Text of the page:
George Di Nyama Lilanga was born in 1934 in the village of Kikwetu, near the Mozambique-Tanzania border. He was a member of the Makonde tribe - a group well-known for their rich sculptural traditions and ritual dances. Like many Makonde youngsters, Lilanga was taught carving and sculpting - learning to carve first on soft cassava roots before progressing onto hard African blackwood (mpingo). In 1972, Lilanga moved to Dar-es-Salaam to try his luck as a carver and became associated the following year with Nyumba ya Sanaa (The House of Art - in Kiswahili), a gallery and cultural centre established by local artists. By 1978, Lilanga had participated in his first international exhibition to critical acclaim. Of the 280 works on view at the Washington, DC show, 100 of them were by Lilanga.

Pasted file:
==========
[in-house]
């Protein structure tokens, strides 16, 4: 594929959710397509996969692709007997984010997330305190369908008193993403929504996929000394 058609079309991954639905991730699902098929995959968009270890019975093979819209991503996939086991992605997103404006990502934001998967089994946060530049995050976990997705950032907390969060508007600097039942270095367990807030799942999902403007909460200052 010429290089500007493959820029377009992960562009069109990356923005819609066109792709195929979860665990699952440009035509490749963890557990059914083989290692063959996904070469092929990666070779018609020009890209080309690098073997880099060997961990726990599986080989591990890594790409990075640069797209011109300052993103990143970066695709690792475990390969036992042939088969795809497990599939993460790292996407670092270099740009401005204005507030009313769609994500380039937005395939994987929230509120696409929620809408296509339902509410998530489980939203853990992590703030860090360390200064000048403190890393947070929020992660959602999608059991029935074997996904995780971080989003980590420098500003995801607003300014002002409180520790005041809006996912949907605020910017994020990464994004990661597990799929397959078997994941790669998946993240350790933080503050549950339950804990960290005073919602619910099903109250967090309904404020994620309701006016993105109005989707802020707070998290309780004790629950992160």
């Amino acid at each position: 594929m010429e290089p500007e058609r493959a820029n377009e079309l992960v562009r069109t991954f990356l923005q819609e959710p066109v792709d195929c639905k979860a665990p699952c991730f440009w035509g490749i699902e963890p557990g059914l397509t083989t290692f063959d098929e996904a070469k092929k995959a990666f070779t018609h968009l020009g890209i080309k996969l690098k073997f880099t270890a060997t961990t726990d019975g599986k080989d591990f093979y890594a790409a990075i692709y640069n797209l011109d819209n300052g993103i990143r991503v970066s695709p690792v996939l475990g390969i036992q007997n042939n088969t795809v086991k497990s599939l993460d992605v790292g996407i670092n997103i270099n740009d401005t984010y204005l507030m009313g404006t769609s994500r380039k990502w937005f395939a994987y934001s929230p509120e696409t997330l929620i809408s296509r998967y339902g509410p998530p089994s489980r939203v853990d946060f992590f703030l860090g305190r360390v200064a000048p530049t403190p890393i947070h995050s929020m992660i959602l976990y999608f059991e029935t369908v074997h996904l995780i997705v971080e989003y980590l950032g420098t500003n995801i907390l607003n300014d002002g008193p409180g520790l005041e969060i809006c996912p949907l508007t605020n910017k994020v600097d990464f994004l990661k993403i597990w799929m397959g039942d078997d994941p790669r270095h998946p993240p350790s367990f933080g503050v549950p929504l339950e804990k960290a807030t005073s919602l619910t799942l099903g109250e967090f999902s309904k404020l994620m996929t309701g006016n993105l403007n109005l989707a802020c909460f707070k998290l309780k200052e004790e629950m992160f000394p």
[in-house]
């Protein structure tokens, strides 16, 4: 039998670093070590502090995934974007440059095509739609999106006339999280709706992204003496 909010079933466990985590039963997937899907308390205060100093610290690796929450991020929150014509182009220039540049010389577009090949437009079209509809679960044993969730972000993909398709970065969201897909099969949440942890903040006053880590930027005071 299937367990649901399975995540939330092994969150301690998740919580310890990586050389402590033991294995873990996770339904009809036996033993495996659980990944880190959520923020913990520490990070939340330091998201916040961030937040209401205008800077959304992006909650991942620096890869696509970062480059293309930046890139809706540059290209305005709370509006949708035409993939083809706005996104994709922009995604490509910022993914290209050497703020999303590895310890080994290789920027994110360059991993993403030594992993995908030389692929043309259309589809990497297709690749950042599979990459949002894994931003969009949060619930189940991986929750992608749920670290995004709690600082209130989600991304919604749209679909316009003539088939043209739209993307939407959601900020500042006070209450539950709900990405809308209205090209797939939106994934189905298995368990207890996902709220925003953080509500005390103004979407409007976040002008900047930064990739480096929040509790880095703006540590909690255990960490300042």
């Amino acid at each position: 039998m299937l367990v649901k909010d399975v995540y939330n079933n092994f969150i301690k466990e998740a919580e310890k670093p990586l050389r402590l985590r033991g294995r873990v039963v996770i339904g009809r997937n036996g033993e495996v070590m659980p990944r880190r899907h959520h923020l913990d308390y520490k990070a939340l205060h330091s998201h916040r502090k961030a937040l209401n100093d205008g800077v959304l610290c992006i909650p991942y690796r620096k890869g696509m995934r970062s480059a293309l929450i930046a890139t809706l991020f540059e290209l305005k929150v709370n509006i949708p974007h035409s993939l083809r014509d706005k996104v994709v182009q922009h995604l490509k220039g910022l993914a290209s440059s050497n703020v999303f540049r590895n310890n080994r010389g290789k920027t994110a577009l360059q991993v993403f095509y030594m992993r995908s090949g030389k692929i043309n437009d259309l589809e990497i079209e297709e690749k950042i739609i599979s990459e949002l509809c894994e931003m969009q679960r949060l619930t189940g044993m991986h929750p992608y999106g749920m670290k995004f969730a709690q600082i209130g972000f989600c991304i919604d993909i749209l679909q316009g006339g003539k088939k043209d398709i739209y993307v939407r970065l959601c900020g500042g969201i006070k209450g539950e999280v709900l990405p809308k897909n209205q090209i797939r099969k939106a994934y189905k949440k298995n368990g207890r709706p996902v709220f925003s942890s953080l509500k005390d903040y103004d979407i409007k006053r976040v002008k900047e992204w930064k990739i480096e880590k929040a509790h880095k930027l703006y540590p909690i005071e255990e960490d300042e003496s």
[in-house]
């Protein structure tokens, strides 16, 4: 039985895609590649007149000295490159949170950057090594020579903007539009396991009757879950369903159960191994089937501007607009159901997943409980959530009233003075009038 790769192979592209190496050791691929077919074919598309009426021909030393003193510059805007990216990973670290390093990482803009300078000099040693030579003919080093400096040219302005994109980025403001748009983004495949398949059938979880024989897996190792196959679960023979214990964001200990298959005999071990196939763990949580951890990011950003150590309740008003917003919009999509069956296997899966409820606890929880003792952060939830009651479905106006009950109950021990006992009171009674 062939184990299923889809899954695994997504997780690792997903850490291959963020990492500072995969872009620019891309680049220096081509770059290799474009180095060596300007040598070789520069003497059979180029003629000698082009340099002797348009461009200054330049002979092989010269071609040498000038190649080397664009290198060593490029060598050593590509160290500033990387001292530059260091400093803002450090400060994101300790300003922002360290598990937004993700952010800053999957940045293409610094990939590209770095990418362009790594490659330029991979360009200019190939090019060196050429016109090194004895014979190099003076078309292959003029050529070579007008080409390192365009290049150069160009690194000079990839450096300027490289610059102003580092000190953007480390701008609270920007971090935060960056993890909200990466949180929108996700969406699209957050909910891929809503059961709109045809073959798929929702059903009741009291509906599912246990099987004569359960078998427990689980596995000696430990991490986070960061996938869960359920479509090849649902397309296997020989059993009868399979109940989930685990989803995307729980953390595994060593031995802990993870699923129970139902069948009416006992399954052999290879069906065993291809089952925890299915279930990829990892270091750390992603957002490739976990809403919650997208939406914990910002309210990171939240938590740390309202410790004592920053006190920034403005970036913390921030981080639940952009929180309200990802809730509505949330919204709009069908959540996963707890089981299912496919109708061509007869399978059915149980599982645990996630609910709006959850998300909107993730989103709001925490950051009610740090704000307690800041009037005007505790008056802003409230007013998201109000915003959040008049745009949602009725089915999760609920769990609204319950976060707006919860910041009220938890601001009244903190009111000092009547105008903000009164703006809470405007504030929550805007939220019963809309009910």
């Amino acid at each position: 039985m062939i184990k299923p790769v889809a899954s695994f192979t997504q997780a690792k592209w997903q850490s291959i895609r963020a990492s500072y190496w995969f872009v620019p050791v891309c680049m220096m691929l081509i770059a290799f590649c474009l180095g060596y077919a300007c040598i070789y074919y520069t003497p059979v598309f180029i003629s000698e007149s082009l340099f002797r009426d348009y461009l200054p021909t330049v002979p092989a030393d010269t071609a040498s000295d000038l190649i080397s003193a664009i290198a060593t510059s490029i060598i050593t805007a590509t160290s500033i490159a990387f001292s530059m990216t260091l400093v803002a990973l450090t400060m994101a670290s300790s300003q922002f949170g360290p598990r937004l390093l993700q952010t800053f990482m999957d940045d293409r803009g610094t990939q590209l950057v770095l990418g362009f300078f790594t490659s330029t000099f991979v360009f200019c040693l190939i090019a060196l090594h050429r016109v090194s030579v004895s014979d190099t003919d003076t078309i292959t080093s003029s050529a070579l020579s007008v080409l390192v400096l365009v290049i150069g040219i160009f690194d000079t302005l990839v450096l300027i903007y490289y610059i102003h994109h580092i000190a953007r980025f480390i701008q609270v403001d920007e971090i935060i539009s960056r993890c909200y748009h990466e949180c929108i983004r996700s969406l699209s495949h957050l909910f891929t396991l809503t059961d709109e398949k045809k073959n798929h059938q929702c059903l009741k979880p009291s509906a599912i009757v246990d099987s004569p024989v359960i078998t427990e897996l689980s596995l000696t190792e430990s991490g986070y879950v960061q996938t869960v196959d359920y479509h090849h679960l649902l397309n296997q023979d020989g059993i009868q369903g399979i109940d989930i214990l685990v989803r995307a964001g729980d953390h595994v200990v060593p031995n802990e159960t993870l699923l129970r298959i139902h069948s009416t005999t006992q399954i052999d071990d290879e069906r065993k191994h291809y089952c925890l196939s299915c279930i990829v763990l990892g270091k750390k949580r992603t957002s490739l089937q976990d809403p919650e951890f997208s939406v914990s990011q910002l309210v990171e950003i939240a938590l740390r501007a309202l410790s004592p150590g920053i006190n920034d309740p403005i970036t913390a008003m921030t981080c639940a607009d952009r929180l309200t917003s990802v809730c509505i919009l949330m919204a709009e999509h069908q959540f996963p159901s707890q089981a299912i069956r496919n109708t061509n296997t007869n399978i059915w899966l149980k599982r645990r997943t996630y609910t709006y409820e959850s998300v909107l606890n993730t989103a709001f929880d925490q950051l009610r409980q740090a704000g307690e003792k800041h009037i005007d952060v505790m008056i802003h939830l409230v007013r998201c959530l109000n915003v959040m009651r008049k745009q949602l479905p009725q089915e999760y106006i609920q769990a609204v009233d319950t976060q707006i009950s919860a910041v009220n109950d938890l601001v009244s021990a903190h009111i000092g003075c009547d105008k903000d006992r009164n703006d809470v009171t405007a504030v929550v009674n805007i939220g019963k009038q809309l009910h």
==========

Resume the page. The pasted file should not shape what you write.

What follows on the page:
Lilanga's work draws upon his Makonde heritage, presenting the culture and mythology of his people through canvases filled with mythical figures and vibrant colours. His works are also animated with a sense of humour and serve as a social critique on comtemporary African culture. Lilanga's works can be found in many private collections and have been exhibited widely internationally.
George Lilanga died in Dar-es-Salam, Tanzania in 2005.